The local journalism crisis isn’t over yet, but there are some positive stories to report in this week’s Voices for a Free Press newsletter.

One is the turnaround at The Salt Lake Tribune, which was rescued from the notorious hedge fund Alden Global Capital in 2016.

Paul Huntsman, part of a prominent and wealthy Utah family, bought the paper and converted it to a nonprofit.

This didn’t avoid cutbacks. The Tribune ended a joint operating agreement with the rival Deseret News, and both ceased daily printing last December, leaving Utah’s most populous city with only weekly printed papers.

But progress is happening under the new model, Executive Editor Lauren Gustus announced in a Nov. 10 column.

The newsroom is 23% larger than a year ago, and the company is investing in new equipment and employee benefits, such as a 401(k) match.


“Structural changes, the ability to sell our own advertising and print subscriptions that came with our exit from the joint operating agreement, a focus on what matters to readers and, critically, your support have helped us achieve sustainability,” she wrote.

One thing readers asked for was more print editions, so The Tribune is restoring a Wednesday print edition, in addition to Sunday. Let’s hope it’s successful enough to keep growing and restoring more editions.

Another successful new approach is the online, nonprofit investigative outlet ProPublica, founded in 2007 by Paul Steiger, a former managing editor of The Wall Street Journal, with another Journal veteran, Richard Tofel.

On Tuesday the National Press Foundation announced that Steiger and Tofel won its W.M. Kiplinger Distinguished Contributions to Journalism Award “for creating a new model of nonprofit journalism.”

The announcement describes how ProPublica was created to pursue investigative reporting as a public good and went on to win six Pulitzer Prizes, among numerous other awards.

“It also developed a new partnership model that brought news organizations together to report, edit and distribute investigative reporting, the most expensive part of most news organizations’ budgets,” the announcement said.


These are great milestones. But philanthropy alone can’t solve the journalism crisis and restore local news coverage lost since 2008 — 40,000 newspaper newsroom jobs and hundreds of local papers evaporated.

This was driven home by a national association of community foundations, which this week urged Senate leaders to fund tax credits in the Build Back Better package that would save thousands of local reporting jobs.

“Many of us have provided substantial funding for efforts to replace what has been lost in the implosion of local news production, but the problems are too big and complex for philanthropy to do it alone. Saving local news will require some help from the federal government,” the Community Foundation Public Awareness Initiative wrote to Senate Finance Chair Ron Wyden (D-Ore.) and Ranking Member Mike Crapo (R-Idaho).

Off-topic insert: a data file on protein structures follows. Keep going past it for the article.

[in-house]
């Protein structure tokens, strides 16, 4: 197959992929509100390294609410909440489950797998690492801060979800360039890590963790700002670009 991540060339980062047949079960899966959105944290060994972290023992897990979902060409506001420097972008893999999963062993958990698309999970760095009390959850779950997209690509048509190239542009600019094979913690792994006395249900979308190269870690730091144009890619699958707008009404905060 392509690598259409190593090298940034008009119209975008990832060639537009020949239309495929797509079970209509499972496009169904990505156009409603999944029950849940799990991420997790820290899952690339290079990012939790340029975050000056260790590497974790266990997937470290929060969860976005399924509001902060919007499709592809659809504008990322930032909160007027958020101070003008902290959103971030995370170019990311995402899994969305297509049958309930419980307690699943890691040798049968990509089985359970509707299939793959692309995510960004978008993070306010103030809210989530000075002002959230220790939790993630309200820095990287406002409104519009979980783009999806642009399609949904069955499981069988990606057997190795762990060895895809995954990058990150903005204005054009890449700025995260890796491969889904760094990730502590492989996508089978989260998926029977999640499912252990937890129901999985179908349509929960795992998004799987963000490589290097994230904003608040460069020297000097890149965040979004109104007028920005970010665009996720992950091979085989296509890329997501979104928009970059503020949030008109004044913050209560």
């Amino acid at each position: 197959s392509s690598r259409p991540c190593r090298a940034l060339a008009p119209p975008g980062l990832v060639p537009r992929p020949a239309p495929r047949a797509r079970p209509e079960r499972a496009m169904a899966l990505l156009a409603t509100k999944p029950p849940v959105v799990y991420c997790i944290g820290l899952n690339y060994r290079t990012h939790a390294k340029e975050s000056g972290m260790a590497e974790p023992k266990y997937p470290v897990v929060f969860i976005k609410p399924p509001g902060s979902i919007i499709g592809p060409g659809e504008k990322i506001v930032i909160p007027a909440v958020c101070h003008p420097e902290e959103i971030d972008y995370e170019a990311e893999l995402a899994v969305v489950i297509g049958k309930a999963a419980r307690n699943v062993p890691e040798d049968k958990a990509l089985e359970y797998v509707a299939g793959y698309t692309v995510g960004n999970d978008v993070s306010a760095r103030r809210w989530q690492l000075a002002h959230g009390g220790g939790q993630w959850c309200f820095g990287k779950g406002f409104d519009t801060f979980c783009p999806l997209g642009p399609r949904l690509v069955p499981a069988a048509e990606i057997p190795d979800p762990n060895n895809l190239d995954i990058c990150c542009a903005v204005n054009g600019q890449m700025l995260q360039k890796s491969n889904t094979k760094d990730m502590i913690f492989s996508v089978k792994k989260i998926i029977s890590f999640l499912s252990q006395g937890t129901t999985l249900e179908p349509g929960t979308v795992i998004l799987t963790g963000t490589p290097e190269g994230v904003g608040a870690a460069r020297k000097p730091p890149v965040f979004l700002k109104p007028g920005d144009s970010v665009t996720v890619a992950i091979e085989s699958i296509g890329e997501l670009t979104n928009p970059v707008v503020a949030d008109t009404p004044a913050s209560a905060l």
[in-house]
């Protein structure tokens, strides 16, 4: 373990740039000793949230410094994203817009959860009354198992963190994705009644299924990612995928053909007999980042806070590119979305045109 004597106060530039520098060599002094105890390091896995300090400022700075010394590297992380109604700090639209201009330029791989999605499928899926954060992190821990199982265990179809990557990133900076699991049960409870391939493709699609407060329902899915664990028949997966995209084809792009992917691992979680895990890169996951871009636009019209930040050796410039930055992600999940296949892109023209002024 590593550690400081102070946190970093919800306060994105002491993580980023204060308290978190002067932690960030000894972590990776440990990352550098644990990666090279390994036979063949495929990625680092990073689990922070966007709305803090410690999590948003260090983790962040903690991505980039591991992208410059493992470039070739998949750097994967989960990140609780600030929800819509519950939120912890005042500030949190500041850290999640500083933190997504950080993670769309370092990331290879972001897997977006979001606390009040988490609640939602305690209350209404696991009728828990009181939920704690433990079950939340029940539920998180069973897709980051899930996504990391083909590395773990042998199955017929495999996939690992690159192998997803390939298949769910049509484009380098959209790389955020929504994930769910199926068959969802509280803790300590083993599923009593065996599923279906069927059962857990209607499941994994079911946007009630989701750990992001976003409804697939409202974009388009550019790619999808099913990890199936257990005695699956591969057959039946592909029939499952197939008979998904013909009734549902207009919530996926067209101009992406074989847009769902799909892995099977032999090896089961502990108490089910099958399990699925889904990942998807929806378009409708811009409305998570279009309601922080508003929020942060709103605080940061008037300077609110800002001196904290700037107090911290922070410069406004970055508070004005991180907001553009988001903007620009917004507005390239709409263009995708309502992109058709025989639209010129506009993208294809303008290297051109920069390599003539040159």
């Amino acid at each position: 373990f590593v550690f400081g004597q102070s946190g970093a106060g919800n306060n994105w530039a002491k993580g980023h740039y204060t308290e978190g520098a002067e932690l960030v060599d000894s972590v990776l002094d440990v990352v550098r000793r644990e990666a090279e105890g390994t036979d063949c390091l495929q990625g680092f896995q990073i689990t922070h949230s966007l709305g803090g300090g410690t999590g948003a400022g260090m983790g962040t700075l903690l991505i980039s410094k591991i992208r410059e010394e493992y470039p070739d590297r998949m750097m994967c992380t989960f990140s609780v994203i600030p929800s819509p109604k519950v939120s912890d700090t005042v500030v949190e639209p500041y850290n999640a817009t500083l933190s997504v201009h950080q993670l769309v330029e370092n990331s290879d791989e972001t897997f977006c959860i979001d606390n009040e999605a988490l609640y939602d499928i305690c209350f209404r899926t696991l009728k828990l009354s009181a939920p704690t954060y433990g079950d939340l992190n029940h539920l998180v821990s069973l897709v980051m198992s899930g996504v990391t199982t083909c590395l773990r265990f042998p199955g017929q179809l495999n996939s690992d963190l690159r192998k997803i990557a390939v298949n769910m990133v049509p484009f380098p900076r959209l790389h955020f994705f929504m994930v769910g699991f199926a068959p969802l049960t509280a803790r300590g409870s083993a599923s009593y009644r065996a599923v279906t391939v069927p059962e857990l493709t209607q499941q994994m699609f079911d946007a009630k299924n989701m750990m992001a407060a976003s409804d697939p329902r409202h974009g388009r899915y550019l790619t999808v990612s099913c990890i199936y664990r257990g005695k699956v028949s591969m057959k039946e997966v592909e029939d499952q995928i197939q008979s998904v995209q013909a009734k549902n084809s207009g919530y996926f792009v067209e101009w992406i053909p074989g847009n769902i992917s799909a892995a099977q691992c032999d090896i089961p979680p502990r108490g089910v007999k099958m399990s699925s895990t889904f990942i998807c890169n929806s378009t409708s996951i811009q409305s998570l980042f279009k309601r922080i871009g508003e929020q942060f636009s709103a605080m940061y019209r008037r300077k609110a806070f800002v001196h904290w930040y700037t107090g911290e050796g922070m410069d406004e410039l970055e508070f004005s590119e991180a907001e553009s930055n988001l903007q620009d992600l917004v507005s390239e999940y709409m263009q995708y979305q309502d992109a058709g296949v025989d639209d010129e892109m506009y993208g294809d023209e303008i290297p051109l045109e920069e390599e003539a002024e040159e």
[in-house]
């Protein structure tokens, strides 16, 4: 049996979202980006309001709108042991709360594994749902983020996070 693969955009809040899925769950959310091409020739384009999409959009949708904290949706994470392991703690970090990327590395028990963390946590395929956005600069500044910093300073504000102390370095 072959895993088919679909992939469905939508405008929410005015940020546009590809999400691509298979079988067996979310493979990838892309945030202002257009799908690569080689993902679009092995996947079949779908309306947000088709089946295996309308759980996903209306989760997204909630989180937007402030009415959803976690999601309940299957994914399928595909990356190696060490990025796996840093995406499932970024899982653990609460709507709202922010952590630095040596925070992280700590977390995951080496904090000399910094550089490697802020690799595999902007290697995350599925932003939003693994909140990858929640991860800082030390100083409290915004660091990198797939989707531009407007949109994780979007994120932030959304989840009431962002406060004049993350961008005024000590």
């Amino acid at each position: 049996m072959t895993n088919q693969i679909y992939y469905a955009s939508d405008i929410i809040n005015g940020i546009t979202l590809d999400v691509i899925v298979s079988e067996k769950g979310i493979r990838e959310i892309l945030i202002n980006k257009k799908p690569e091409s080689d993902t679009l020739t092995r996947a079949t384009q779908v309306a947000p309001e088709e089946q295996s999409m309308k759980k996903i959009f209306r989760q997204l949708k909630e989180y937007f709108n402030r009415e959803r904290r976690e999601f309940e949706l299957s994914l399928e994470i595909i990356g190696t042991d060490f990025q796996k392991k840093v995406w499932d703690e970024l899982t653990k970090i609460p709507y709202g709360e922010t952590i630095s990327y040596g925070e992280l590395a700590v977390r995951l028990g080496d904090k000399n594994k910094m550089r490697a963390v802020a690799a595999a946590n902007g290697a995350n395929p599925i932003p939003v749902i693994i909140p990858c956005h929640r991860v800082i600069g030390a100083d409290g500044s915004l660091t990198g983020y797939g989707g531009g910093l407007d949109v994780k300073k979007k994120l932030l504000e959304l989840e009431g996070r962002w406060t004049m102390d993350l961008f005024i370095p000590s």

The letter explains why this is critical and deserves public support:

“Local news vacuums are rapidly being filled by social media, partisan hyperbole and harmful disinformation. Without professionally developed, fact-based news and information, residents are not equipped to make decisions on important issues for themselves. This leaves entire communities without information to address problems or identify opportunities for their best development. Democracy itself is endangered.

“As we know from our experience working on issues at the local level — public health, affordable housing, air and water quality, and education improvement among them — none of these can be addressed successfully without the record-keeping and accountability provided by professional journalists.”


A recent story in The Washington Post showed how true this is and the consequences. It found zero reporting about a New Jersey state Senate candidate’s “history of posting bigoted, misogynistic and derogatory comments on social media.”

The area’s local papers are gone or decimated and barely cover local news, the story explained, leaving voters in the dark about a deeply problematic candidate who ended up winning the election.

No wonder politics are such a mess nowadays: A system that requires an informed electorate is breaking down.

Yet the success of several news ventures backed by philanthropy is evidence that new models are being developed to sustain journalism.

The Tribune and ProPublica models won’t work everywhere. But their progress is another argument for temporary federal support, to preserve what’s left of local newsrooms while the rest of this essential industry stabilizes and finds ways to survive.

This is excerpted from the free, weekly Voices for a Free Press newsletter. Visit the new Save the Free Press web site here.